The sort of targeting undertaken by Orbitz is likely to become more commonplace as online retailers scramble to identify new ways in which people’s browsing data can be used to increase online sales.
The Yeoman team is pleased to announce the 7th update to its Website Best Practice Scorecard. Now in it's seventh year, the scorecard let's manufacturer's and brands compare their websites against 121 Best Practices across multiple industries.
Manufacturers and publishers have a unique challenge with websites. Their sites have to combine sales, operations, marketing, support, and channel programs. These have to be organized and easy-to-follow for customers and partners. Plus they have to be 'consumer friendly' and keep up with the latest trends in devices and behavior.
The scorecard was created by Yeoman Technology Group based on an extensive review of the top 500 websites of manufacturers, content/course providers, and publishers. This primary research was then combined with usability studies from leading consulting and analysis firms. The result is a set of Best Practices criteria that are proven elements of successful websites and, in many cases, the expected functions of any p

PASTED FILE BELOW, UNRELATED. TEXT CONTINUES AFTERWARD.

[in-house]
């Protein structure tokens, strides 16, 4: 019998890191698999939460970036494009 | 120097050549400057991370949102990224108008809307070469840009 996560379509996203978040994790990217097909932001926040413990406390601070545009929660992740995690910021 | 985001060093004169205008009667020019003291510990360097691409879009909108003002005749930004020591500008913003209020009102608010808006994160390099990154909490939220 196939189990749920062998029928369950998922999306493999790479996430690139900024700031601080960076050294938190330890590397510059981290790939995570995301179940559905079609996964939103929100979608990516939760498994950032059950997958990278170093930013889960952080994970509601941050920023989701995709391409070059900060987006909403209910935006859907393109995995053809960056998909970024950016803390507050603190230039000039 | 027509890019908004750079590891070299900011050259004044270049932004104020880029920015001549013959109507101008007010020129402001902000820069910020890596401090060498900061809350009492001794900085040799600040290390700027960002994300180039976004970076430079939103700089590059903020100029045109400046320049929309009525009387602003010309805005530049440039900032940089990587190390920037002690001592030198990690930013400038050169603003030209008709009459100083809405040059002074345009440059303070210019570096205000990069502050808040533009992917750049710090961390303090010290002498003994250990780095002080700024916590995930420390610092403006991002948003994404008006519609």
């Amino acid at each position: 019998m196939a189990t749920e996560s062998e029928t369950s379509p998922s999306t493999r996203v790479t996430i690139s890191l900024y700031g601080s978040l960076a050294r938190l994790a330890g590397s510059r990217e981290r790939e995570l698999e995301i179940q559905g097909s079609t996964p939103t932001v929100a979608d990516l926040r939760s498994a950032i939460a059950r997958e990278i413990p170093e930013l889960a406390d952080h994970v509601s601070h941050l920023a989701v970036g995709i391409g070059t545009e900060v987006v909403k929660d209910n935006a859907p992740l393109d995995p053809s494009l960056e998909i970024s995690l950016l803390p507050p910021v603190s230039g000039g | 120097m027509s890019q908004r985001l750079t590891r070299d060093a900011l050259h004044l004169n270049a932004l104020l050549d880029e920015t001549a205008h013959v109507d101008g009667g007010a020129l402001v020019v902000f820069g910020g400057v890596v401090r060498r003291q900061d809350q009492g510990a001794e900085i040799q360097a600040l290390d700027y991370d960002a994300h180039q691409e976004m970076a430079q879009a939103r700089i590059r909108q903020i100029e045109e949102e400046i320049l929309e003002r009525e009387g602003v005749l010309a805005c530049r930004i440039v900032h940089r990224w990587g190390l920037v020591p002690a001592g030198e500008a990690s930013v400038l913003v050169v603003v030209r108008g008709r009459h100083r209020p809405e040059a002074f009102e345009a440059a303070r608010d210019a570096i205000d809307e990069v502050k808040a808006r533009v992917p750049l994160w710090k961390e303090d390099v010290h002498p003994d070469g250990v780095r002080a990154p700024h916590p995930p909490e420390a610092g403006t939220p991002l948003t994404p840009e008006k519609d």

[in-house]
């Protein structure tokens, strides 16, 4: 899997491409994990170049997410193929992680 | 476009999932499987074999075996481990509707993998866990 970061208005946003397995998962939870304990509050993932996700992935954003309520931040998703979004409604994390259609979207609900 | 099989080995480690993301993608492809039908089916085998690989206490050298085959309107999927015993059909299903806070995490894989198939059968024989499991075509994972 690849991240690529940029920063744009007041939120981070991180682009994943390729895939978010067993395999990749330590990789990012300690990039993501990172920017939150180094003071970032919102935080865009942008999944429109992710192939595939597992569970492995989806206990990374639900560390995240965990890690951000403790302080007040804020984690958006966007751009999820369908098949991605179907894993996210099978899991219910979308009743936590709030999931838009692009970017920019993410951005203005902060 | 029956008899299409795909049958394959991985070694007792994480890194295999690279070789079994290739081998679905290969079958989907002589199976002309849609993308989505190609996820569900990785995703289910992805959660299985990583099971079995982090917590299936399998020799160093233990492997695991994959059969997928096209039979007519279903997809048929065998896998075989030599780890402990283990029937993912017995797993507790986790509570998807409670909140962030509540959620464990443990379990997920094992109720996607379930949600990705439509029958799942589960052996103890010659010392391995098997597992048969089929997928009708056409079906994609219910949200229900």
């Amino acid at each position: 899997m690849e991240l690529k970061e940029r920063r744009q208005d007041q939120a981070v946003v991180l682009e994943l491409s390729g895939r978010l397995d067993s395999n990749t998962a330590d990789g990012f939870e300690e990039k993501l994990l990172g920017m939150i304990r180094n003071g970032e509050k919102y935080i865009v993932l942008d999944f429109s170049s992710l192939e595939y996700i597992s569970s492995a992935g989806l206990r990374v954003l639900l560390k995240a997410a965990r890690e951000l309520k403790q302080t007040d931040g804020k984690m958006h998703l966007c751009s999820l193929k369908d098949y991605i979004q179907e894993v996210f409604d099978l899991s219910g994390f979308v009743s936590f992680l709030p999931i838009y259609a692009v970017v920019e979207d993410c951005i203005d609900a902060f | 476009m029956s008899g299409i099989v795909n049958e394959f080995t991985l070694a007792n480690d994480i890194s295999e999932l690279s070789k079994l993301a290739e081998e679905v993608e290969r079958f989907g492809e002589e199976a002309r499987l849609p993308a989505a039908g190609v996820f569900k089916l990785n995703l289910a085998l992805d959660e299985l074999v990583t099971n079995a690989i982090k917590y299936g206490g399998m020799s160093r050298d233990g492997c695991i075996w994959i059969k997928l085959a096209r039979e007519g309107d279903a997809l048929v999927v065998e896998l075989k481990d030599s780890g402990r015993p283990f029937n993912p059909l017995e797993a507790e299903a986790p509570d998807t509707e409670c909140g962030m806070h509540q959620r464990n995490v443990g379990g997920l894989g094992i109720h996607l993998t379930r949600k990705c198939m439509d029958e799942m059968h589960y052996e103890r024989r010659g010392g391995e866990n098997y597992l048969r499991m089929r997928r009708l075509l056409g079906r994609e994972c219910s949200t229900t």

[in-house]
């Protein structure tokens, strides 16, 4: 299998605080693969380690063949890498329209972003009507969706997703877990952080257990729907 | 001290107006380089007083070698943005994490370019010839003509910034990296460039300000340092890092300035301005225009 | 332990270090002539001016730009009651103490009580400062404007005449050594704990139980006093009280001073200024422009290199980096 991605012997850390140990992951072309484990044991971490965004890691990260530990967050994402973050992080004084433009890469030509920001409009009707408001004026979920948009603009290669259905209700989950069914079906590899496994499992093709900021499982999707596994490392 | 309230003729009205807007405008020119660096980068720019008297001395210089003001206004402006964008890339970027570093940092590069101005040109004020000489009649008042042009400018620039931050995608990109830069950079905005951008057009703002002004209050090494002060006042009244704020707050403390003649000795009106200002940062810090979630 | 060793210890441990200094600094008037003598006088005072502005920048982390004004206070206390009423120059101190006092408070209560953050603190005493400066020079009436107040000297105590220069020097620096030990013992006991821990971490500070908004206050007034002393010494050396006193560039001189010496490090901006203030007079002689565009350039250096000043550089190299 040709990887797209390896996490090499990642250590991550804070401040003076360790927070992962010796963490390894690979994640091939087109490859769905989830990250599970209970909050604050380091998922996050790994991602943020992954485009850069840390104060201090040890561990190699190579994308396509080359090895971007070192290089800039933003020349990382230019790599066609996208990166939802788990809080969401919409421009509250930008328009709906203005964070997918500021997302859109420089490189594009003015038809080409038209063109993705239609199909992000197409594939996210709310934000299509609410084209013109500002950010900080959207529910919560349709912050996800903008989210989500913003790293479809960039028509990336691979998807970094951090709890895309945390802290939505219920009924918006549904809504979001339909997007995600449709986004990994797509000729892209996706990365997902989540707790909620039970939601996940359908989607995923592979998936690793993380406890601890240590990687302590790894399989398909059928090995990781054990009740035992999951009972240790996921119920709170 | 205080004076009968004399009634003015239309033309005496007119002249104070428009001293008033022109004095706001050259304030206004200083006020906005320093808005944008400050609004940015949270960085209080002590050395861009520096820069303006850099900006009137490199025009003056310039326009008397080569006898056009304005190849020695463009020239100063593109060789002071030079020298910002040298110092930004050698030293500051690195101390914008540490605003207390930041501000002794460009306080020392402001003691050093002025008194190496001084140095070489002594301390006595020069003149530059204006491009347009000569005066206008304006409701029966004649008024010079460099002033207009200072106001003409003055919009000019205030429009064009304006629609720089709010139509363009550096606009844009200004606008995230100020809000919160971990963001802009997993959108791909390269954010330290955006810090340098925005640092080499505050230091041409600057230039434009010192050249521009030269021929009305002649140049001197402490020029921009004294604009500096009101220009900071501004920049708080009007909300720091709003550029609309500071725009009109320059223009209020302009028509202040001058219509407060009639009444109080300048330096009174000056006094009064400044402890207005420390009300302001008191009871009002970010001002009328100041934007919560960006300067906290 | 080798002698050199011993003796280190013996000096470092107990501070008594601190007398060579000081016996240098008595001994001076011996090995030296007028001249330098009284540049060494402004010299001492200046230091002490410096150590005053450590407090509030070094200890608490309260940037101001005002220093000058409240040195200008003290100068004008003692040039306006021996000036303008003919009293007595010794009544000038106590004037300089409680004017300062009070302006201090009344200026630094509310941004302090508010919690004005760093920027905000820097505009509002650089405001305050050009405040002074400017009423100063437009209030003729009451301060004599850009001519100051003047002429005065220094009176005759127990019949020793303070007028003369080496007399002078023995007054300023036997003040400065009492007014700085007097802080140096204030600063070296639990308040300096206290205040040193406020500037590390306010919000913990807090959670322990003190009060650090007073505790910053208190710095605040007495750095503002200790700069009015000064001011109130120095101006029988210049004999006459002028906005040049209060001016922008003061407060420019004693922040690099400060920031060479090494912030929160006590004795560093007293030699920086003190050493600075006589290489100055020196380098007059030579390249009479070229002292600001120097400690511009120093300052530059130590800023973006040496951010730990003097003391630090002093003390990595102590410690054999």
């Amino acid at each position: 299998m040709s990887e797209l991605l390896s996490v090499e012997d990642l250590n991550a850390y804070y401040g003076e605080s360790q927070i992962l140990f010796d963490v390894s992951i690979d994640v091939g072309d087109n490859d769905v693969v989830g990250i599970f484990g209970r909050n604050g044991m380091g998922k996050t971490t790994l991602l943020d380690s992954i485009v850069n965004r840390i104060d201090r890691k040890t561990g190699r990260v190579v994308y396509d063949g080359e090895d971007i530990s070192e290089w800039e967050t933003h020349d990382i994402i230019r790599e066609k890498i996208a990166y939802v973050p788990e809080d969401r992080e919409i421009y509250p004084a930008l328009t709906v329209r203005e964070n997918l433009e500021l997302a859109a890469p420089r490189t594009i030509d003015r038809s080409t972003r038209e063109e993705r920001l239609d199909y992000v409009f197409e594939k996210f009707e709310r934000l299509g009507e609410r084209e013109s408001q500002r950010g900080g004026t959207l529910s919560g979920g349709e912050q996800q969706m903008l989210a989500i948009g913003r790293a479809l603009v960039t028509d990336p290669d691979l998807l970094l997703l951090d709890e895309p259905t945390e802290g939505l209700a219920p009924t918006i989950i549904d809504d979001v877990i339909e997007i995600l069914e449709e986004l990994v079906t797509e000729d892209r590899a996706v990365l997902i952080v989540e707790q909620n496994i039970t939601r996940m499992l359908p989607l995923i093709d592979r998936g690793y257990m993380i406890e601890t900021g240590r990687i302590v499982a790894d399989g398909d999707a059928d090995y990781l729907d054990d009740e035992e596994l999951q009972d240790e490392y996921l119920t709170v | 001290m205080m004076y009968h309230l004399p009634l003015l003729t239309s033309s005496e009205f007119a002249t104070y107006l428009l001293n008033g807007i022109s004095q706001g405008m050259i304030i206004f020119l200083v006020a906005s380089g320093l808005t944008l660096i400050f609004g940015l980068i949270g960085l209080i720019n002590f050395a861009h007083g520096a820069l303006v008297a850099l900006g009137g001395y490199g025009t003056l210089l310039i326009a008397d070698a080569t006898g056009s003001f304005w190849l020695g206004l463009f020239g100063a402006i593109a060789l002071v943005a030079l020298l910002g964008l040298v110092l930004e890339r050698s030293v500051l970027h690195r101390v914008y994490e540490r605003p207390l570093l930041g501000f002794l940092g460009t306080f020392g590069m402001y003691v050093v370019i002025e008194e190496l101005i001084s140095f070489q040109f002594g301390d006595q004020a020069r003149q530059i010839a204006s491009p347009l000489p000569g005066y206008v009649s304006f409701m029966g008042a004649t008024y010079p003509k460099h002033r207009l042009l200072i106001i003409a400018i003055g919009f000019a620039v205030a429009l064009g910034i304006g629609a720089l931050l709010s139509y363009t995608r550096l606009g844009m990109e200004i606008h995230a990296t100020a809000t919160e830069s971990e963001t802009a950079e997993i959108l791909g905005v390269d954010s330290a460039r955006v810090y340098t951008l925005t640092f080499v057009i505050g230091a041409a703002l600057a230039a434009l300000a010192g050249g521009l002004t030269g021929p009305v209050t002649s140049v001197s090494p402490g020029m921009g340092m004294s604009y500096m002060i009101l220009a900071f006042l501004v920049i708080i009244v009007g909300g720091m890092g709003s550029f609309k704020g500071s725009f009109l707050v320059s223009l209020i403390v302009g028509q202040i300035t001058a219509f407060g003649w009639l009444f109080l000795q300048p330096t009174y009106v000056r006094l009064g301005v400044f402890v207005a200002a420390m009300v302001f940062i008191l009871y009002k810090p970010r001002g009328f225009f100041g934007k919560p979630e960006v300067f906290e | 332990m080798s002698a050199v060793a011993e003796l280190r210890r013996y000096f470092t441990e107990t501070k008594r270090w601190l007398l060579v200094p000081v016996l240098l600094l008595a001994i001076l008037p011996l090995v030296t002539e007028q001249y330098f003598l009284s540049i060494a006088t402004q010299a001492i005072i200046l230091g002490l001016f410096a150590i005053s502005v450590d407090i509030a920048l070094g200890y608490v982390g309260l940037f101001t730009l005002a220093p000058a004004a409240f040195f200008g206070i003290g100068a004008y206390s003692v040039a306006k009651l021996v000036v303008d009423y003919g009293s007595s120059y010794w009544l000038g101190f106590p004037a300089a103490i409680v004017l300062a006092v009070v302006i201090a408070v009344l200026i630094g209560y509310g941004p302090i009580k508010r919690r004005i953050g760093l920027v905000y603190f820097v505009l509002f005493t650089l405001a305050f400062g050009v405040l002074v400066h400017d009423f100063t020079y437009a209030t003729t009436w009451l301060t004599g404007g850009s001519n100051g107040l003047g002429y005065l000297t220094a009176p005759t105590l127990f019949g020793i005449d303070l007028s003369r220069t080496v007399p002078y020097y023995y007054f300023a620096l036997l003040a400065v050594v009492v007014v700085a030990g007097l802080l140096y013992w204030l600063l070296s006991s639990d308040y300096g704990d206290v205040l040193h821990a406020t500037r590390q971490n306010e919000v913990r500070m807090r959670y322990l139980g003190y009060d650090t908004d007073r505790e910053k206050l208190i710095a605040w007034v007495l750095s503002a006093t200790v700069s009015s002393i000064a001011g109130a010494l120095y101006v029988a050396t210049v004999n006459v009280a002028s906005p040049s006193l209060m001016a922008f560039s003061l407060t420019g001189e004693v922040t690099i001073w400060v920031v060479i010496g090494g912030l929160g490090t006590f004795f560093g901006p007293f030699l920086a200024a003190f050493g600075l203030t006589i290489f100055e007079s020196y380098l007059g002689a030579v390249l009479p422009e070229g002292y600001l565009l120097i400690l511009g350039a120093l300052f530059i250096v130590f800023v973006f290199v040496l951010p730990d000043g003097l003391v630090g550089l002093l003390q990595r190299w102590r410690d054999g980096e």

Sometime in 2014, social networking (including micro-blogging sites like Twitter and Tumblr) quietly surpassed all other online activities, accounting for 41% of time spent online (GlobalWebIndex).
If you looked back at Twitter in 2010, they had only 105 million users and 55 million tweets per day. Twitter now boasts ”about a billion” registered users who post 500 million tweets per day. Digital Information World reports that by 2015, 99% of the world’s top brands have a Facebook page and 97% are active on Twitter. In fact, 46% of web users look to social media when making a purchase, and 67% of Twitter users say they are “far more likely” to buy from a brand they follow on Twitter that one they don’t—and the average Twitter user follows five or more brands.